I can’t imagine having a son grow up and get called to go kill or be killed in some farce. Even if I had a daughter today, by the time she turned 18, she would likely be subject as well. I think it is sick.
To borrow the Baptist vernacular of my youth (I became a Christian and a Baptist at age 16), I suppose I’d say I have PTSD on my heart. Of course there are also the dead and the physically mutilated to care for. But I am most perturbed that people are sent to wars, then return appearing well… but they aren’t well at all. I won’t detail the suicide statistics. Isn’t it inexcusable to destroy people’s minds? To disturb their dreams and disorder their nervous systems for perhaps their entire lives?
So it is one thing for those who volunteer. But it is another to draft people. And it is not an irrelevant issue. So Vietnam was many years ago. So there are only so many more years before all the Vietnam veterans have died. So? As my wonderfully apolitical husband wrote recently, “Donald Trump has been elected president, so nothing seems too far-fetched.” I don’t mean that these thoughts are based on fear of what Trump specifically will do. I mean that in 1933, how many Germans would have been able to predict what their country would look like in ten years? You cannot guard against what you do not even realize is possible.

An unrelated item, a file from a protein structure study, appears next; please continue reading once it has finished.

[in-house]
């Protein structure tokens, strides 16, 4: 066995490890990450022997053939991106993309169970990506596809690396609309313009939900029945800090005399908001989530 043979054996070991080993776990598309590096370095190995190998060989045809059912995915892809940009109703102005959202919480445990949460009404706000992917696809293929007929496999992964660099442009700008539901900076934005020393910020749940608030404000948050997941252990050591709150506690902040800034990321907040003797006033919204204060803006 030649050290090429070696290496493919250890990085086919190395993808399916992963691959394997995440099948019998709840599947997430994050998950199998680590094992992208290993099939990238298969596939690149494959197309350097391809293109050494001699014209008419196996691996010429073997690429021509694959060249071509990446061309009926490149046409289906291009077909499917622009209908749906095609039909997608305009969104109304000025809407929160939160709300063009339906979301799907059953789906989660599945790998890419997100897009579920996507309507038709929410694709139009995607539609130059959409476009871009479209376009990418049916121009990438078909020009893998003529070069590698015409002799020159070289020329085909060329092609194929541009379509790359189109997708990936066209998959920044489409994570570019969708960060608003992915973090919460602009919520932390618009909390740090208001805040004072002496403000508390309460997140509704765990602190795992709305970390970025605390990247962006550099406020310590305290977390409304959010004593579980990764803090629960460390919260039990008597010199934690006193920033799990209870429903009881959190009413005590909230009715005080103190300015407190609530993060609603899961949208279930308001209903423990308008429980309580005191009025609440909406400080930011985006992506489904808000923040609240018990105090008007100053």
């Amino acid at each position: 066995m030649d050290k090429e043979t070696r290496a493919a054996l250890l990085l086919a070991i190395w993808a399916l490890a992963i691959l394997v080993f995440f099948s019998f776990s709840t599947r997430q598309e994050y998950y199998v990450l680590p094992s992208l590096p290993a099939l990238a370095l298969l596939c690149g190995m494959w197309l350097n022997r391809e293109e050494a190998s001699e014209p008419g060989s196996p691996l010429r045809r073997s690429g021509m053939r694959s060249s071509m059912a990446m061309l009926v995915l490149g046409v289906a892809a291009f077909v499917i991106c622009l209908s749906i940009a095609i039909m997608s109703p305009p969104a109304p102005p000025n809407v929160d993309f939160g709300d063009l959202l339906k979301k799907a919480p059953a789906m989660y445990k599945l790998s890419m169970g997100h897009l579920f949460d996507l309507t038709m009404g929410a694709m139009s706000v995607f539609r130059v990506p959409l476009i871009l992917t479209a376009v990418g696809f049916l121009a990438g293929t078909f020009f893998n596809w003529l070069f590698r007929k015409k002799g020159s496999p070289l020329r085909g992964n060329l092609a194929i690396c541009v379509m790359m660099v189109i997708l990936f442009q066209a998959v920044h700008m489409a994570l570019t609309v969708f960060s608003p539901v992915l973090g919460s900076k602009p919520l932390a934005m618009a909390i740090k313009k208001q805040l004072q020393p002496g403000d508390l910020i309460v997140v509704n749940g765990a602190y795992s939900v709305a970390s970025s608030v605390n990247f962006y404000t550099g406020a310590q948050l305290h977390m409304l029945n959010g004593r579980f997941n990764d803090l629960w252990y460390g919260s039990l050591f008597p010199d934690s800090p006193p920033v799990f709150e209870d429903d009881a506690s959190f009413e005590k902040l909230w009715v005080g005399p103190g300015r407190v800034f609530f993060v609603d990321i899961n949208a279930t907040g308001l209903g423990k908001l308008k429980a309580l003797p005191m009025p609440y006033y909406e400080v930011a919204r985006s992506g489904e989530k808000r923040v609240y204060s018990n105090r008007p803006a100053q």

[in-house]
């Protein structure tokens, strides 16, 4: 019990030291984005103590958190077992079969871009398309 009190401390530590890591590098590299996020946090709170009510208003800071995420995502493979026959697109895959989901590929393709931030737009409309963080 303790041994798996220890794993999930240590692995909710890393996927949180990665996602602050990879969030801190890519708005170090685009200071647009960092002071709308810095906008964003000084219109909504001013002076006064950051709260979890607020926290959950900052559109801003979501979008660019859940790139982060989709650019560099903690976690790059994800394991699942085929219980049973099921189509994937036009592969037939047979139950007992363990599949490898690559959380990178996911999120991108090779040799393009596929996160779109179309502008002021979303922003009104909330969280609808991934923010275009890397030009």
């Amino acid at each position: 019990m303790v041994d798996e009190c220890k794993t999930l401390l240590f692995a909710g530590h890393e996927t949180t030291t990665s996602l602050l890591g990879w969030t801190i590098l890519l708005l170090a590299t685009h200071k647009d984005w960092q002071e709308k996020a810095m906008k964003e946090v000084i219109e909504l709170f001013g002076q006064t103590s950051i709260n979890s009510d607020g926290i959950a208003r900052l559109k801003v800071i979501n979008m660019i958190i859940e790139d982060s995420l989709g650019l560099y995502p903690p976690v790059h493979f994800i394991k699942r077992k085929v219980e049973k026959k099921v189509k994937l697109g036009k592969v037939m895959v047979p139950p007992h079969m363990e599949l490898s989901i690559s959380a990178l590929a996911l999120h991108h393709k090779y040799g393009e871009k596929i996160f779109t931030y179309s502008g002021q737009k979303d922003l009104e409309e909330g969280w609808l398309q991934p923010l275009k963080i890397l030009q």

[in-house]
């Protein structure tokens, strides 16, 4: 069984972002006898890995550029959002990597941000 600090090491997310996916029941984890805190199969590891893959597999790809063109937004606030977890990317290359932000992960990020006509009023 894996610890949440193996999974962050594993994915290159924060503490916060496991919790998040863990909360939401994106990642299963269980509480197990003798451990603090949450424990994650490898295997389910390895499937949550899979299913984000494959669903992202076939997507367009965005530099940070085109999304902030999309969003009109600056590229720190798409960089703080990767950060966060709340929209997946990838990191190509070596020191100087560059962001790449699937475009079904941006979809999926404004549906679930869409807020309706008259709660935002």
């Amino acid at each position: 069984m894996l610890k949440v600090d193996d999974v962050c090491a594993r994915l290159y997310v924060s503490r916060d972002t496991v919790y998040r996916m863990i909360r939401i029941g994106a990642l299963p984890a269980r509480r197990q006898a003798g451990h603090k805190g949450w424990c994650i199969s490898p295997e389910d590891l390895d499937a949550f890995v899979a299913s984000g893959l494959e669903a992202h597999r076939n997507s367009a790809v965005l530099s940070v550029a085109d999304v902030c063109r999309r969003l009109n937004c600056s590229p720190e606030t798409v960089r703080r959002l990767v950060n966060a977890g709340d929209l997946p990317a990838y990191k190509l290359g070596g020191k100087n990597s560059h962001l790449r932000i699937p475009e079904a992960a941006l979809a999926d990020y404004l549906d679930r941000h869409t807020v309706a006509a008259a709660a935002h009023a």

So my thinking is not only about how I might die, or how I might never have existed. It isn’t just about war or loss. It is also about children. Children ought to be a motivator to improve the world, but there is only so much a parent can do. If we have children, we cannot keep them from another draft. We cannot keep the elephants, rhinos, polar bears, tigers, or countless other species alive for the children to see. We can only hope the fresh water and food shortages predicted by climate scientists (and which we have already begun to see) will not touch them or create conflicts which will touch them.
I have always been one of those people who does not think any time is better or worse than another. All are different. All have advantages and disadvantages, justice and injustice, evils and triumphs over evil. But it is hard to be optimistic or truly believe that any children of mine would live in a world that is as good or better than today’s. All we do is destroy, argue, hoard, and try to position ourselves better to be able to do those things! Socialism has never succeeded. Capitalism is not sustainable. What is next? Another Cold War? Another World War? Both? And then what?
Recently I was reading a short story by Tolstoy. In it one character speaks in favor of celibacy for all. Sex to him is an animal behavior that prevents humans from assuming our true and elevated identity. The person to whom he is saying this naturally asks how the human race would carry on without sex. Most interestingly, the reply is that… the human race was never meant to carry on forever. Religion, he says, predicts that the world will end, and science predicts the same!
Of course Tolstoy didn’t possess much scientific knowledge at all, but he was right about this. Religion and science do agree–more now than ever before, perhaps–that the world will end.
I do not have time to write more. I have work I must continue. These are only some of my thoughts lately.